A parish priest day

It was the first time I could attend the Parish Pastoral Council (PPC) meeting since I started acting as "parish priest" in the Cathedral. Every time there was a meeting I had to attend a diocesan event or I was out of the country. 

We spent the morning together going through the coming Holy Week, the report from the finance committee and the first steps of the Justice and Peace committee.

A workshop was planned for April on the role of the laity and the coming elections of the new PPC. It needs to be finalised before the end of the year when a new Diocesan Pastoral Council (DPC) will then be elected.

We finished after midday. The executive had organised lunch for all which was very good considering that some travel a long distance to attend the meeting and most of us seemed to have other appointments in the Cathedral.

In my case it was the meeting of the new Justice and Peace committee. I briefly shared with them how I see their role.

Our chairperson was involved with the youth. We finished our meetings at the same time. We then went to visit a couple of sick people in different communities. The voice had spread ("the bishop will be visiting the sick") and so another one added her name to the list.

Those sick at home are always very grateful for the visit and the prayer. They know they are being cared and it gives them strength in their suffering. 

Being no one

It was time to renew my South African passport. I am running out of pages. Just crossing between Swaziland and South Africa means four stamps on a return trip. This is my first "maxi" passport with more pages than the normal one but... did not last long enough!

I therefore started my visit to different "Home Affairs" offices. Arriving at the first one I found already a long queue of about 70 people, all outside under the sun. I was not sure if I was being unlucky or if it is always like that. It was also difficult to know how long it would take to reach the door of the building. Only when some would come out, others would go in. There was also one queue to apply and collect (?!)

I decided to wait and see. Just that, after half an hour, someone from the office came out and announced: "the system is down". I believe no one would be able to say "why" it was down or "how long" it would take to be back. 

A heavy storm looked on its way too... so I drove to another Home Affairs' office an hour away. The experience was the same. Long queues, no one able to say how long it could take to go in. I decided to come back to Swaziland. The day was gone and nothing was achieved.

A week later I tried in another two places. In the first one I was told that I had to get my name in a list of a 150 people that are taken for the day... and I was late. The list was closed. I should be back another day. Living in Swaziland makes no difference. One probably would have to sleep there the night before as our borders only open at 7 am.

In the second one instead I was allowed to queue. I was worried that it was already 11 am but I was told I would be able to go in. Easier to say than to believe it ... The queue seemed shorter than in the other places but a number of people were not really queuing. They were standing on the side.

Four hours' later I was still queuing... Panicked overtook us all because we understood the office would close and we would have to be back another day. It was not so. We were able to finally go in.

It hurts to see mothers with babies, widows... spending all that time in a very hot day. People do try to help each other. A young girl asked a young mother with a baby to sit down that she would keep her place (for free in case you wonder). Those selling drinks and food had more than reasonable prices and were not an extra burden on those queuing. I shared my umbrella with two more people to be protected from the sun. After some time one offered to hold it for us.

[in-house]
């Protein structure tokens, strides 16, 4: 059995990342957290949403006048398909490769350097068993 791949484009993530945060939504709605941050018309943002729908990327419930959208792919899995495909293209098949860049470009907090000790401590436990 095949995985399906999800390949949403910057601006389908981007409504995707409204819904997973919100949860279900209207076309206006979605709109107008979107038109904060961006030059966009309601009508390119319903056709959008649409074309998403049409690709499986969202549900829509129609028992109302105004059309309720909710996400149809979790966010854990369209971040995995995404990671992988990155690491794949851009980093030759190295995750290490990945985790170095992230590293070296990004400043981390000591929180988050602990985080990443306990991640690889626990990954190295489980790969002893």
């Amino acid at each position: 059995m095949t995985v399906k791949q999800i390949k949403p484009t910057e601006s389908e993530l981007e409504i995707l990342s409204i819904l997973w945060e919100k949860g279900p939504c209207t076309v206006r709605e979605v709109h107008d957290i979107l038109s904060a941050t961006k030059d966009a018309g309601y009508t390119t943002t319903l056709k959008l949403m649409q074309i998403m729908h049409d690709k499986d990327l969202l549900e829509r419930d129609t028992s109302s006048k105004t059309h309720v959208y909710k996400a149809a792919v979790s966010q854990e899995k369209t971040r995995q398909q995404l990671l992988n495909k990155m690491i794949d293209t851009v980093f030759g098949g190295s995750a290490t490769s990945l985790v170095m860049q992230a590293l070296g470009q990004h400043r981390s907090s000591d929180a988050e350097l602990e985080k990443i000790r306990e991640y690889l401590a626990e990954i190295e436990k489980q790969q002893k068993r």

But tensions are easily fired. People need information and the person at the door many times does not have it. People then get angry and also does the one at the door feeling challenged. The exception was my final place where the man seemed to know things well and tried his best to make people understand. He would even distinguish between the troublesome in one queue and the well behaved (us!) in the other one.

Even inside, the personnel was friendly even though they were tired. They seemed to be trying their best to move things forward. The information was clear and precise. By the time it was my turn they had seen 180 people.

It was one of the few times I could be "no one" and somehow experience what anyone else has to.  I say "somehow" because I could visit four different offices and at the end was still privileged to have a car to go back home (even if that meant driving 300 km). Others were praying to have transport to go back to places which are one or two hours' away. I also do not need to ask "my boss" for another day off from work!!! But I felt really powerless, not knowing what I would do if I would not be allowed in and had to drive back again.

I had, of course, plenty of time to reflect on the way we welcome people when they come to our offices in the chancery, the Cathedral, Caritas... It was one of the few times when I could experience being on the other side of the desk.

The experience has not ended yet... I must be back in one or two weeks' time. This means driving again another 300 km and queuing for another two hours at least, to collect it.

First diocesan gathering of Altar Servers

Mater Dolorosa Parish (Mbabane) - Altar servers
The idea was not new. It just took us time to launch it. Saturday 24 February saw the first gathering of Altar Servers in the Diocese of Manzini. Practically all the parishes were present though not all the altar servers serving in them could join us. 

Fr Theodomir Sibomana (from Rwanda) worked on this idea during 2017. At the end of the year, when priests of the Diocese gather for the final meeting, he announced it would take place at our Cathedral. He then reminded them about it to make sure no one would be missed!

As told them at the beginning of Mass, it was an opportunity for me to bless them and thank them for this important service they offer in our communities. There are times when, presiding the 7.30 Mass at the Cathedral, I am alone and... I really miss them.